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3.5 out of 5

by Gary

Big budget reboots are becoming the new normal for Hollywood and properties that appeal to both children and adults really help bring in the crowd. Naturally, it was only a matter of time until the Teenage Mutant Ninja Turtles got another shot. Reactions and criticisms started flying the day that the movie was made known to the general public. Will they do the characters justice? Will they change the origin story too much? Will Megan Fox ruin everything as April? Tons of questions filled the internet like an out of control wildfire. The initial title dropped the “Teenage Mutant” aspect and threw the world of Turtles fans into a tizzy. Then news leaked that the Turtles would be aliens which pushed already concerned fans into an even bigger tizzy. Then people got their first looks at the guys wearing the Motion-Capture “suits” and all around the world a collective moan could be heard. So much for the great days of yesteryear when Jim Henson created those amazing rubber suits that housed our actors and put smiles on the faces of kids everywhere. Surprisingly, I was still on board through all of that.

As soon as tickets became available my friend (a fellow Turtles fan) and I picked ours up and waited patiently until Thursday; a night that would either make or break our childhood. The results were surprising.

The movie opens with a well done animated sequence which explains who the Turtles are and how they came to be. Immediately thereafter you are thrown into the story of April O’Neil, a news reporter who is tired of doing fluff pieces and wants to chase down something major to help get her the recognition that she feels she deserves in the office. She witnesses criminal activity caused by the Foot Clan and tries to investigate. Four shadowy figures show up and take out the whole army in a matter of minutes without her ever seeing any of them. The next days she tries to take on another case on her own which results in her being held hostage by the Foot Clan in a subway terminal. The same four shadowy characters show up and take out the villains again. April notices an industrial pipe that they all go into and follows it up to the roof of the building where she discovers our heroes in all their glory. A backstory reveals that she has deeper ties with these four and their sensei which results in chaos in the sewers and the beginning of a war against the Foot and their evil master Shredder.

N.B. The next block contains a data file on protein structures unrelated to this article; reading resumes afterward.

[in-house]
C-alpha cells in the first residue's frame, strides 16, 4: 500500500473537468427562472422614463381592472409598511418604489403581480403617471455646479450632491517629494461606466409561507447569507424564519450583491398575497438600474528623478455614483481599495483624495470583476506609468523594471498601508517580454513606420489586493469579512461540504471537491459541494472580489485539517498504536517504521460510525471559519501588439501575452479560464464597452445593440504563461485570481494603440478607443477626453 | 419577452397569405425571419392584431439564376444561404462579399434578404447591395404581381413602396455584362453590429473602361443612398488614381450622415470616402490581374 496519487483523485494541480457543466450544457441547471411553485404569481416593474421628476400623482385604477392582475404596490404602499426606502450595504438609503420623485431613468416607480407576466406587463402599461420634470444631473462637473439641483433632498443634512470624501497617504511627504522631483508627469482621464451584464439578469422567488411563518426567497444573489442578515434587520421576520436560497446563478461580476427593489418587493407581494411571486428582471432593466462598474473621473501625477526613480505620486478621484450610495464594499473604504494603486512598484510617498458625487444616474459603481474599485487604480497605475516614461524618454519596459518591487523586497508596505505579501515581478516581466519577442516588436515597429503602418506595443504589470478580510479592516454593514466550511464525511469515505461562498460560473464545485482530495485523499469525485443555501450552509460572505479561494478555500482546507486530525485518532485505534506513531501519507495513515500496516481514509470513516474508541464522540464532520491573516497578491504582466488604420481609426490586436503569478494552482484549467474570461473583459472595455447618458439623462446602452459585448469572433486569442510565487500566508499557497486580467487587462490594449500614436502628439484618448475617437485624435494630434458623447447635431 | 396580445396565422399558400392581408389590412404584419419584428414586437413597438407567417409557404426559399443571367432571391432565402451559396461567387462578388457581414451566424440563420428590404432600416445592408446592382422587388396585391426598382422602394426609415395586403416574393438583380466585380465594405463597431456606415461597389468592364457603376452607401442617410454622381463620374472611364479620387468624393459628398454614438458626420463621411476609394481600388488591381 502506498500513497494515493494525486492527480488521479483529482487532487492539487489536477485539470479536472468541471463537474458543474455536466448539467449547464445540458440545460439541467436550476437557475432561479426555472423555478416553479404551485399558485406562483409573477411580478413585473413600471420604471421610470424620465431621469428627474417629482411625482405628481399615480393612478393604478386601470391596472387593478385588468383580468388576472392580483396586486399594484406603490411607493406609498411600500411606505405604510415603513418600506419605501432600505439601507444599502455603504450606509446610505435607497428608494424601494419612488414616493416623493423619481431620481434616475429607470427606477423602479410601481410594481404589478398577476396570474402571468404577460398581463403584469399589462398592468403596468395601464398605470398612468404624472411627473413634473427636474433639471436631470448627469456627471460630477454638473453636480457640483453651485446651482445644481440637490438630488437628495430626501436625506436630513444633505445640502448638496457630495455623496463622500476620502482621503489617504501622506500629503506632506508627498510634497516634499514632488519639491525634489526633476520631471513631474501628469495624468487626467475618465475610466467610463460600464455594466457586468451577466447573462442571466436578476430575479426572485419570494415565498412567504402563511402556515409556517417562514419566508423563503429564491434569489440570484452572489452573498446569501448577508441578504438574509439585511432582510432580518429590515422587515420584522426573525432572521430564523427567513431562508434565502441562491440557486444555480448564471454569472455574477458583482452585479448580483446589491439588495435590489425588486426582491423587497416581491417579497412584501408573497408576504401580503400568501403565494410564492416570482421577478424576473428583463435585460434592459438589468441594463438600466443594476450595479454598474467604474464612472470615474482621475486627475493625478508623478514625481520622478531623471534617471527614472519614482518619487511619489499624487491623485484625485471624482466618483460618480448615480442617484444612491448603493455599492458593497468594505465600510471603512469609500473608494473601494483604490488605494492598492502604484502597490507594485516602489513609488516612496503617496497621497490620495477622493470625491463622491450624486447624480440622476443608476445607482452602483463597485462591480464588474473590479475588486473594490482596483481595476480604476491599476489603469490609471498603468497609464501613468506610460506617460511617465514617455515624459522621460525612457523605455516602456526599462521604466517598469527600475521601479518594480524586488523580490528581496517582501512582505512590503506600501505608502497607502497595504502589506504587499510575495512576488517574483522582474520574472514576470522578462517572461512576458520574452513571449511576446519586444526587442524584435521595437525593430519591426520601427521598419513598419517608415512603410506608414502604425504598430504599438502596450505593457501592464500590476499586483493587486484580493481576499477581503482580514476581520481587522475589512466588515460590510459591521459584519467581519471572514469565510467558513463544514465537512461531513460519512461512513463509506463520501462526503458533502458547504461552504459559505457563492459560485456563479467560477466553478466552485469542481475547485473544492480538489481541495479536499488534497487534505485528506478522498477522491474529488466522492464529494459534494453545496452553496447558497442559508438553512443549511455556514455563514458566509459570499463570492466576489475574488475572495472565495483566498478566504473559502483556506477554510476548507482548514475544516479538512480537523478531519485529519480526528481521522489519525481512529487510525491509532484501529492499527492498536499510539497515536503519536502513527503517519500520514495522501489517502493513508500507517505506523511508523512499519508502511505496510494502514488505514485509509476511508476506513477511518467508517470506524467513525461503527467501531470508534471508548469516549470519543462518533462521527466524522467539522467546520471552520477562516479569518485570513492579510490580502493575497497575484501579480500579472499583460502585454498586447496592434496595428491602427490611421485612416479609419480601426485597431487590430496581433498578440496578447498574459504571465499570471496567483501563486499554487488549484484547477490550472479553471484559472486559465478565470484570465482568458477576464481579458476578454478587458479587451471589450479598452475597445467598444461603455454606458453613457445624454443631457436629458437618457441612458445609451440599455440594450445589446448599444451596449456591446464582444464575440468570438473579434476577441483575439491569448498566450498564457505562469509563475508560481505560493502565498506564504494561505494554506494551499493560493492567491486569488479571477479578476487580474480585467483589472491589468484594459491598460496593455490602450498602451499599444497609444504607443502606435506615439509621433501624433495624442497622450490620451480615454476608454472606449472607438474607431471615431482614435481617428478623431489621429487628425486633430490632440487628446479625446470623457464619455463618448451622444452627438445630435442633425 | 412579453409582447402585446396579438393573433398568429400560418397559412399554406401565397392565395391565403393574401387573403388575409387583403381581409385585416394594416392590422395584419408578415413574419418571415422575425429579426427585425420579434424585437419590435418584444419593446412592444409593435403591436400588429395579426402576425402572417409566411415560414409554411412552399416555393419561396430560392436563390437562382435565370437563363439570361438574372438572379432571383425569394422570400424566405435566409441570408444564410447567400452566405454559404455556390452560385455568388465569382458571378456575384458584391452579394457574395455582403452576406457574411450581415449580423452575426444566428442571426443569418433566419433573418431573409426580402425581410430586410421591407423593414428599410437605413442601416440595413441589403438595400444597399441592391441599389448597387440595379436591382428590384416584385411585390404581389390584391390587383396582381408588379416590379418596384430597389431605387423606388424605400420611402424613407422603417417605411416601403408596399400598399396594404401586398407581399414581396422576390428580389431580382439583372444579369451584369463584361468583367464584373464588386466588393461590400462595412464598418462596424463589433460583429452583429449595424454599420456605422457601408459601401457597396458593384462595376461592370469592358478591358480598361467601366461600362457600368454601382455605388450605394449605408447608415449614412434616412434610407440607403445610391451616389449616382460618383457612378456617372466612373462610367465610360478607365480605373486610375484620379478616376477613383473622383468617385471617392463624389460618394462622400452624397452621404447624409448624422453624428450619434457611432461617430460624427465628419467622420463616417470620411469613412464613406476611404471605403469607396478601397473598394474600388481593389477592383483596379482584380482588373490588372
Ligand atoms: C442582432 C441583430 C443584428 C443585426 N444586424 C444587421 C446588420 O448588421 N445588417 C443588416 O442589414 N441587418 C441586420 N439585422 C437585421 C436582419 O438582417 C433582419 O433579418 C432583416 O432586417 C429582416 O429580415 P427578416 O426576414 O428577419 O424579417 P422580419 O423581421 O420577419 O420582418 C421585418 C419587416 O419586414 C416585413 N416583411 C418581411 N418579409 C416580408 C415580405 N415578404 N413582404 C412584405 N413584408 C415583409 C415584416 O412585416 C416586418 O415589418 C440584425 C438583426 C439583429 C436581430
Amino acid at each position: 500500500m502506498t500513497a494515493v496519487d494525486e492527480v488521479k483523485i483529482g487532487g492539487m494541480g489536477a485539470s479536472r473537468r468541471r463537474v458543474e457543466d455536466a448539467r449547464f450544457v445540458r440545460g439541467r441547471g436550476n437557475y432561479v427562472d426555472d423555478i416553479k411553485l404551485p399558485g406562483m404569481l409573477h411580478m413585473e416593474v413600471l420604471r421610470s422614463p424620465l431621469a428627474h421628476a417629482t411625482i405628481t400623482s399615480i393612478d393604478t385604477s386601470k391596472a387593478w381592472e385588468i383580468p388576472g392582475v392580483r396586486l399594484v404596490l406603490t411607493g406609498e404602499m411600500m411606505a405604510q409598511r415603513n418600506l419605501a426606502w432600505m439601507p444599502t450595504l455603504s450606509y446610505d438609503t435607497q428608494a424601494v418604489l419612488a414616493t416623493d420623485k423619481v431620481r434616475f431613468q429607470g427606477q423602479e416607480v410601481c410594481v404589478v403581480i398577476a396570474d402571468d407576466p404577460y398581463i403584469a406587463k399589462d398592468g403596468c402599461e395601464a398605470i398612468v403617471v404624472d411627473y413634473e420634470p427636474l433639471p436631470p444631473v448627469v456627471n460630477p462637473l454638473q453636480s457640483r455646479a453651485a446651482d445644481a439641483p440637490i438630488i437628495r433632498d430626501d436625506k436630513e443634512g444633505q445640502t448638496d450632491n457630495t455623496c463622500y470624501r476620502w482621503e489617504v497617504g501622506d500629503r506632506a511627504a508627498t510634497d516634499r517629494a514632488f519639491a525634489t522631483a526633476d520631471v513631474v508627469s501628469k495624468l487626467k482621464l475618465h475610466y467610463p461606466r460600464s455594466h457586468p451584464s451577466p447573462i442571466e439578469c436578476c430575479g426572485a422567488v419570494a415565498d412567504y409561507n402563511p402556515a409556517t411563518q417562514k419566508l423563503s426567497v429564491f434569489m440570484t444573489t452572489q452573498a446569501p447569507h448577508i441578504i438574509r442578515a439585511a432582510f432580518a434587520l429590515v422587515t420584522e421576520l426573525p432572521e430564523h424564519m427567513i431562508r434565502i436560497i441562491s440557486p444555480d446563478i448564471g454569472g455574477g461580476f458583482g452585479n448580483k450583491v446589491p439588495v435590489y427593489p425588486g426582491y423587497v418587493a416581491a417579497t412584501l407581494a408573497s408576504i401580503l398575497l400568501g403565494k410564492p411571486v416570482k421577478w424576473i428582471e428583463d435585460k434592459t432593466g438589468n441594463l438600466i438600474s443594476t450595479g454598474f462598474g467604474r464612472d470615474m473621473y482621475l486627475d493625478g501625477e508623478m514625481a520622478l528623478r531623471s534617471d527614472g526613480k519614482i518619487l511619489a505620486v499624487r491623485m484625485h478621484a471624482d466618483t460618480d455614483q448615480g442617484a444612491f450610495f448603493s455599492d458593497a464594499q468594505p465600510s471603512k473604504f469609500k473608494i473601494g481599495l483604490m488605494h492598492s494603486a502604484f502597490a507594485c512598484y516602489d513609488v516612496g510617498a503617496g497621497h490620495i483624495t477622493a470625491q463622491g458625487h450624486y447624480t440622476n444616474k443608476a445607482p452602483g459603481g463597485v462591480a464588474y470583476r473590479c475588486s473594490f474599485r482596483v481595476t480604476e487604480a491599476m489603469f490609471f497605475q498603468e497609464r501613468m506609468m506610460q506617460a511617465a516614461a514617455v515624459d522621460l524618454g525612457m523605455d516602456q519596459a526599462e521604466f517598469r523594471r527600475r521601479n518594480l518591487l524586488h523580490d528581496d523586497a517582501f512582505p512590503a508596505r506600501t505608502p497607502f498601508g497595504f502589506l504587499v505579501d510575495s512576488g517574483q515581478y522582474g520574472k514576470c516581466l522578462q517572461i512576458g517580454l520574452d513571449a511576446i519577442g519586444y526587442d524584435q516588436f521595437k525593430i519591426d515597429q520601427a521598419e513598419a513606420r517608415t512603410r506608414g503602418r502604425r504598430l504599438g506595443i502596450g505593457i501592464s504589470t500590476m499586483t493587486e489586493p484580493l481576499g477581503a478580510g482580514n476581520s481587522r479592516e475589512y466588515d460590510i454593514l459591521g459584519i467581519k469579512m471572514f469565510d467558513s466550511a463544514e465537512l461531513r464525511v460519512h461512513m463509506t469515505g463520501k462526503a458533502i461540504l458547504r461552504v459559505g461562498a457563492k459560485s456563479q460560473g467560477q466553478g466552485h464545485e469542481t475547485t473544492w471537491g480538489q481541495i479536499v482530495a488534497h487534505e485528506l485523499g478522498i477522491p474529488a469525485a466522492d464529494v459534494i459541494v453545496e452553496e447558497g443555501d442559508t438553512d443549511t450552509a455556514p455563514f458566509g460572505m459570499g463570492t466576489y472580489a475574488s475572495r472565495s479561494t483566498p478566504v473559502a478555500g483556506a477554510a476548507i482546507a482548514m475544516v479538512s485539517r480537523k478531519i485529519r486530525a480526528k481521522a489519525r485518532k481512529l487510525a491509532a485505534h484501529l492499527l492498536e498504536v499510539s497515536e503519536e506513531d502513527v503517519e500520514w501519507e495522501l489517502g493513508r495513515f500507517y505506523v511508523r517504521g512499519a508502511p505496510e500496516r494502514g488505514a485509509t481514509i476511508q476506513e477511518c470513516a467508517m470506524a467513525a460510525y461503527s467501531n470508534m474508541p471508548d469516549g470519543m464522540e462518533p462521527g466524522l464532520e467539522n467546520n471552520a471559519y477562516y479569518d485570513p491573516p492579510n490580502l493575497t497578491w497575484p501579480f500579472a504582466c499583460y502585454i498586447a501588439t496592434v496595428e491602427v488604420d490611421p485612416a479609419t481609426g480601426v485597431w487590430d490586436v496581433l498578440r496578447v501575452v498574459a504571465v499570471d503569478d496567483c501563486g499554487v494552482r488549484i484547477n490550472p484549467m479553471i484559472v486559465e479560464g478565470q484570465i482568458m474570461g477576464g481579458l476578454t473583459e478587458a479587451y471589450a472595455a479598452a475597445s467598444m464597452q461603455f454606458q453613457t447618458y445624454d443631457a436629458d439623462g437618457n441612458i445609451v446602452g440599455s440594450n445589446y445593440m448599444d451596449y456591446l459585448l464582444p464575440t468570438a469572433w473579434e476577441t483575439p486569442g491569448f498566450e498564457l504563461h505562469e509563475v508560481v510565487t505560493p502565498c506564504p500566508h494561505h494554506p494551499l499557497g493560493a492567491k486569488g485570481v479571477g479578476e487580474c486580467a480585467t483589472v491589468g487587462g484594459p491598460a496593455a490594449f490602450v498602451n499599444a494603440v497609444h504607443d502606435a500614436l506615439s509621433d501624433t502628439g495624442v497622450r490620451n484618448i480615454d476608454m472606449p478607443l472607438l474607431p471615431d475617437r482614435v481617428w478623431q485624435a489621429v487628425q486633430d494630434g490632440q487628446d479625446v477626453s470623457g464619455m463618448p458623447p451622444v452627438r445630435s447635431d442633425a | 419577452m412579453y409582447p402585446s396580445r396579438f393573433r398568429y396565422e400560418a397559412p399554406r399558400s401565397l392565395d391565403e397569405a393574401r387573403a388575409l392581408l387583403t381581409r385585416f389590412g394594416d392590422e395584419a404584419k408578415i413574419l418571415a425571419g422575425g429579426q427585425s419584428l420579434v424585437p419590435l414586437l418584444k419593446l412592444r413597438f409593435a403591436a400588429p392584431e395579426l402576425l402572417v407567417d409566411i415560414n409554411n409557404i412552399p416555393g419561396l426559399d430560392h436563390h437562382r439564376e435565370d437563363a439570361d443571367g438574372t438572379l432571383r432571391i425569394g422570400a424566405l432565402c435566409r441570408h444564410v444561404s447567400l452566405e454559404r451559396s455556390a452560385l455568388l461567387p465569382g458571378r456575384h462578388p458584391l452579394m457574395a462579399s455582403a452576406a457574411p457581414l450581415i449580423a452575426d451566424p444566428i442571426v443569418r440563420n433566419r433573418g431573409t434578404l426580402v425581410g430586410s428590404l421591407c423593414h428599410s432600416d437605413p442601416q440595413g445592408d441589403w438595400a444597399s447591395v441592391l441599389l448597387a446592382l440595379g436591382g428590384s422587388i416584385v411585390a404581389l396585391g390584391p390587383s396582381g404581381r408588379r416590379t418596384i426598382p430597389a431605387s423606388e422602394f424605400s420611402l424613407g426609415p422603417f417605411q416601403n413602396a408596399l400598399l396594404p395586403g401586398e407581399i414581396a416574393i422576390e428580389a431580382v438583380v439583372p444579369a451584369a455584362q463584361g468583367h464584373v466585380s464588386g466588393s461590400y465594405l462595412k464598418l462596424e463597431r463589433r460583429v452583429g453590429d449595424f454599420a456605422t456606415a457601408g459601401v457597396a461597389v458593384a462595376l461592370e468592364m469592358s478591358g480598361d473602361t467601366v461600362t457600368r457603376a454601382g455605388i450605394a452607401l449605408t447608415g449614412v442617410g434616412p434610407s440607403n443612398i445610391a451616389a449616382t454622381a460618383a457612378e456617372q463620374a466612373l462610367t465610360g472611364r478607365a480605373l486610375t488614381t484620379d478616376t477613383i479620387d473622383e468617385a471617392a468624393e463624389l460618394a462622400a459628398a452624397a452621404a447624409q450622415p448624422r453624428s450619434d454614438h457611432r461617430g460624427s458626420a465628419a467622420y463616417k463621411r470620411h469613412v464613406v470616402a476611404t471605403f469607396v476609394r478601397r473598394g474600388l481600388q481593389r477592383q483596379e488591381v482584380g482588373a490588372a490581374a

This review will remain spoiler free so that is all that I can really say about the movie without giving away any important details. Yes, Megan Fox plays April. No, she is not terrible in the role, granted she is not especially good, but still not terrible. Will Arnett (someone that I typically cannot stand) turns in a great performance as Vernon Fenwick, April’s loyal but snarky cameraman. Whoopi Goldberg is there playing, well Whoopi Goldberg. William Fichtner turns in a decent (if not campy) performance as Eric Sacks, a man who used to work with April’s father and who seems to be walking the fine line between good and evil. Minae Noji plays Karai, a character that could have definitely played as more of a villain rather than a hired hand to Shredder. Lastly, Shredder is played menacingly and brilliantly by Tohoru Masamune.

Human characters aside, lets get to those four brothers that everyone cares about.

The animation in this movie was fantastic. The turtles looked real and not too creepy. Splinter was extremely creepy at first but his looks become more humanized as his character story becomes flushed out. All four of the actors who played the Turtles turned in great performances. The personalities for Raphael, Donatello and Michelangelo are revealed almost immediately and they’re not far off from what we are used to with them.My friend pointed out to me that this wasn’t really the case for Leonardo. Leo felt like he was just kind of there to round out the group and didn’t seem like the leader that he should have been. Leonardo and Splinter were the only two characters to not be voiced by the person who did the Mo-Cap performance. Leo was voiced by Johnny Knoxville and Splinter was voiced by Tony Shaloub. I’m not sure why some voices were cast by actors and others were not but regardless everyone turned in a great performance.

The origin story is re-written for this movie which I’m sure some people will have a hard time handling but I personally didn’t mind it too much. I grew up watching the 80’s cartoon and I am a fan of the current 2012 series and the stories in those, in the original trilogy and in the comics are all different. I’m all up for new interpretations and this one was okay in my book.

The director of this movie (Jonathan Liebesman) does a great job of keeping it from being too Michael Bay-ish but the humor in this does remind me of his work at times. The shining moment in this film is an insanely cool downhill chase involving a big rig, a group of Hummers and Michelangelo’s hover board.

Unfortunately, it can’t all be praise; This movie has a lot negatives to it as well. The run time (surprisingly an action movie that’s under two hours long!) is great but it felt like parts of the story were missed. By the time that we got to the “final fight” with Shredder it felt a little flat to me as well. I ultimately enjoyed the movie but something just felt like it was missing the whole time. I can’t pinpoint exactly what didn’t work for me but something definitely did not. Also, the 3D was pretty unimpressive but perhaps that was just my theater.

Overall, I would say that this is a movie that is worth seeing. I don’t think that it’s anywhere near as bad as the critics are making it out to be (per usual) and while this reboot missed the charm that the first TMNT movie had back in 1990 it was still a very solid attempt.